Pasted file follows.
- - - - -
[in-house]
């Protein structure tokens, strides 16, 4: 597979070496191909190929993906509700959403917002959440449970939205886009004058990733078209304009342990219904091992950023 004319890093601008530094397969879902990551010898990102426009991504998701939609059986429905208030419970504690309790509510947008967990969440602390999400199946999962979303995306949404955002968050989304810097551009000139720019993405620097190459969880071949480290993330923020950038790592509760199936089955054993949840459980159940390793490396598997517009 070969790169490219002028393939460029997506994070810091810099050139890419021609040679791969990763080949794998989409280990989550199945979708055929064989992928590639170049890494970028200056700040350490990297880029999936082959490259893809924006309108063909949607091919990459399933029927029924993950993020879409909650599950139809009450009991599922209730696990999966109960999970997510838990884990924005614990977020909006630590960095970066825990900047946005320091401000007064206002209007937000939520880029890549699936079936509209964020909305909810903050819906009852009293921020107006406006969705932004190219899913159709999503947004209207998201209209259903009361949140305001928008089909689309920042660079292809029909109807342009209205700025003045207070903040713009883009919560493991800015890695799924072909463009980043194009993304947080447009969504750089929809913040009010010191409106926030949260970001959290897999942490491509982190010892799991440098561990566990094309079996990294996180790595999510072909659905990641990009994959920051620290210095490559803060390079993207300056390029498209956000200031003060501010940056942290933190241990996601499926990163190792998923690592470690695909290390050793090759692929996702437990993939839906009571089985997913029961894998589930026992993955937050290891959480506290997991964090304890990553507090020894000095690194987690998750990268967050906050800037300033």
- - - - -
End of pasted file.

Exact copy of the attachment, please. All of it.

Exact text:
[in-house]
């Protein structure tokens, strides 16, 4: 597979070496191909190929993906509700959403917002959440449970939205886009004058990733078209304009342990219904091992950023 004319890093601008530094397969879902990551010898990102426009991504998701939609059986429905208030419970504690309790509510947008967990969440602390999400199946999962979303995306949404955002968050989304810097551009000139720019993405620097190459969880071949480290993330923020950038790592509760199936089955054993949840459980159940390793490396598997517009 070969790169490219002028393939460029997506994070810091810099050139890419021609040679791969990763080949794998989409280990989550199945979708055929064989992928590639170049890494970028200056700040350490990297880029999936082959490259893809924006309108063909949607091919990459399933029927029924993950993020879409909650599950139809009450009991599922209730696990999966109960999970997510838990884990924005614990977020909006630590960095970066825990900047946005320091401000007064206002209007937000939520880029890549699936079936509209964020909305909810903050819906009852009293921020107006406006969705932004190219899913159709999503947004209207998201209209259903009361949140305001928008089909689309920042660079292809029909109807342009209205700025003045207070903040713009883009919560493991800015890695799924072909463009980043194009993304947080447009969504750089929809913040009010010191409106926030949260970001959290897999942490491509982190010892799991440098561990566990094309079996990294996180790595999510072909659905990641990009994959920051620290210095490559803060390079993207300056390029498209956000200031003060501010940056942290933190241990996601499926990163190792998923690592470690695909290390050793090759692929996702437990993939839906009571089985997913029961894998589930026992993955937050290891959480506290997991964090304890990553507090020894000095690194987690998750990268967050906050800037300033």